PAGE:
Recognized as “The first scientist to experimentally study fish pain,” the Pennsylvania State University said, “Braithwaite showed that fish have the same kinds of specialized nerve fibers that mammals and birds use to detect noxious stimuli, tissue damage and pain. She found that fish experiencing noxious stimuli are cognitively impaired, and that this impairment can be reversed if the fish are provided with pain relief.
Braithwaite, though uncomfortable with over-simplications of her findings, argued in her 2010 book Do Fish Feel Pain?, published by Oxford University Press, that the sentience and suffering of fish should be taken into account by people using fish in any way, or disturbing fish habitat.
Children had to drag mother away from ponds
“In the preface,” the Pennsylvania State University obituary recounted, Braithwaite mentioned “that the more she learned about the biology, physiology and behavior of fish, the more engrossed she became.”
Wrote Braithwaite, “They really are seductive. My family knows this to their cost because I can rarely pass a pond, stream or river without stopping to search for a tiny bit of movement, the slightest flash of silver that betrays a fish’s position.”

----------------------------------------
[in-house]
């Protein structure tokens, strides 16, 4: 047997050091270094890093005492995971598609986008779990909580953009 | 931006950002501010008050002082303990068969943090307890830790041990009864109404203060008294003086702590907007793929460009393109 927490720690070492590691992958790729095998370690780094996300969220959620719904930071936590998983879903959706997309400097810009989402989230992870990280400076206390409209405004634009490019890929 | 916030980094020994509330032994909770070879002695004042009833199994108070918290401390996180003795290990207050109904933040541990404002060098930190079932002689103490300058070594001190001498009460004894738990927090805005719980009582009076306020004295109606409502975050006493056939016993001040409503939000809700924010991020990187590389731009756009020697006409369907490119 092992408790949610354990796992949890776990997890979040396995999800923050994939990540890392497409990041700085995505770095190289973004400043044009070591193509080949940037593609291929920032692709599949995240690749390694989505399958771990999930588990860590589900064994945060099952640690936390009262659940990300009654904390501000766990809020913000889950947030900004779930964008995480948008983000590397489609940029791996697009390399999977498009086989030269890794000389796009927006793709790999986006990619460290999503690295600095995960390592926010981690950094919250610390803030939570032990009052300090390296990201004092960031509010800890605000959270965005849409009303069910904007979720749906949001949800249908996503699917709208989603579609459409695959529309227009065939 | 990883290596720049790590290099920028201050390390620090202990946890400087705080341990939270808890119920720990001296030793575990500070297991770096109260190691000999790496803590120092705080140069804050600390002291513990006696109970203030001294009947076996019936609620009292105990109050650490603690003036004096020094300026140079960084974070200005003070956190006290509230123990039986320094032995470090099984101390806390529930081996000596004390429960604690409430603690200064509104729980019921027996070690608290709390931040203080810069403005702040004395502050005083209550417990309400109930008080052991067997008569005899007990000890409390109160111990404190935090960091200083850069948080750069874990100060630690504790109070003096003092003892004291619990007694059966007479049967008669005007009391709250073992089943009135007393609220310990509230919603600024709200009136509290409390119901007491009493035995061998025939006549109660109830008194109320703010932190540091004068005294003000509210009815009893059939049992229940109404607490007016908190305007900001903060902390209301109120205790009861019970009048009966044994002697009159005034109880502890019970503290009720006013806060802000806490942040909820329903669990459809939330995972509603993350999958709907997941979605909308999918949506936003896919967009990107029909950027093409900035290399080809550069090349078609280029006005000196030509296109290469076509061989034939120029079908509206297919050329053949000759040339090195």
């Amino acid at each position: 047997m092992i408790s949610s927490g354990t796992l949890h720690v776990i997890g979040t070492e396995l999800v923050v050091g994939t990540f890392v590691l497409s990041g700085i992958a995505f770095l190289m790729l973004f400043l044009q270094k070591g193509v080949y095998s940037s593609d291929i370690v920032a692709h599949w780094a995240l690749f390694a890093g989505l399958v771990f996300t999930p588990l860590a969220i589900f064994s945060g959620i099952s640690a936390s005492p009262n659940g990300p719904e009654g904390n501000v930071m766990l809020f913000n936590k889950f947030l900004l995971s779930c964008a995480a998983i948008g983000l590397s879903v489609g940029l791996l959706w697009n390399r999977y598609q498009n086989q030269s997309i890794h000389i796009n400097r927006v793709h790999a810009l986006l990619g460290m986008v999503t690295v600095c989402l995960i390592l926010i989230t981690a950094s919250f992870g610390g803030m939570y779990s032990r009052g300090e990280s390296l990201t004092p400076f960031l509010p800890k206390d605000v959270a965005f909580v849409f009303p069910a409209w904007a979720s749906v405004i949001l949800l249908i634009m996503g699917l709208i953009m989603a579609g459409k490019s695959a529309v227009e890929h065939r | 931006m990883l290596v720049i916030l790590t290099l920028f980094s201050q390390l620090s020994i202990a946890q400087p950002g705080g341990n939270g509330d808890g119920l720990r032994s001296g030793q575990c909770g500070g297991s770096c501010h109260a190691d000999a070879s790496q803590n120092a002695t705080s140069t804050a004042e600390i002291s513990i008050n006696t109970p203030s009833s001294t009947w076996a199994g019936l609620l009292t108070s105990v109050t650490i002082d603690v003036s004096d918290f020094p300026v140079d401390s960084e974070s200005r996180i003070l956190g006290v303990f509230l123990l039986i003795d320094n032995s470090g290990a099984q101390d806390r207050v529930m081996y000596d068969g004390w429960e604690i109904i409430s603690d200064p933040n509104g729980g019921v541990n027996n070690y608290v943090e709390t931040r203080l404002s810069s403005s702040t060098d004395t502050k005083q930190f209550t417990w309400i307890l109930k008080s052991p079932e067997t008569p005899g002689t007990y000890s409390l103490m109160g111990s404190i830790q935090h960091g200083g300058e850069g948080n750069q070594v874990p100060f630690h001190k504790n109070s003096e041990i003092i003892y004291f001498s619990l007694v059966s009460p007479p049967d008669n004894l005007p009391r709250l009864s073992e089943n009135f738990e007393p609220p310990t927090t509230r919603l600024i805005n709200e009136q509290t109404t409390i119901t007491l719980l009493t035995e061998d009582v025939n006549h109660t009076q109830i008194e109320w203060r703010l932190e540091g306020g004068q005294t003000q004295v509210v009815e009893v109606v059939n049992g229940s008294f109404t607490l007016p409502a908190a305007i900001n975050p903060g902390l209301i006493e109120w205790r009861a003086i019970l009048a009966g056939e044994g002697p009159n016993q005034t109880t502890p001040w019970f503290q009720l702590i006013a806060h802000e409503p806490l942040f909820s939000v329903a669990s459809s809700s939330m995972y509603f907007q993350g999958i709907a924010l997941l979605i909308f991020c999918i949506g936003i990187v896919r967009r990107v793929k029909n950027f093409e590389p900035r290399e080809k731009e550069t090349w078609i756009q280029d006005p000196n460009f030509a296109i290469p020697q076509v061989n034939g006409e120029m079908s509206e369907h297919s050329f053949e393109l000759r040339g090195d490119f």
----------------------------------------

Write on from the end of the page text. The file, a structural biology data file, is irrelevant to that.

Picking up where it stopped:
Braithwaite joked that while most mothers sometimes have to drag their children away from water’s edge, in her family the roles were reversed.
PETA & FIAPO used findings
The influence of Do Fish Feel Pain? was almost immediate. People for the Ethical Treatment of Animals (PETA) in early September 2010 cited some of Braithwaite’s findings in persuading a Sacramento restaurant to stop serving live shrimp.
Almost simultaneously, on the far side of the world, the Federation of Indian Animal Protection Organizations (FIAPO) paraphrased Braithwaite in persuading the destination resort company Club Mahindra to stop promoting angling on their web site.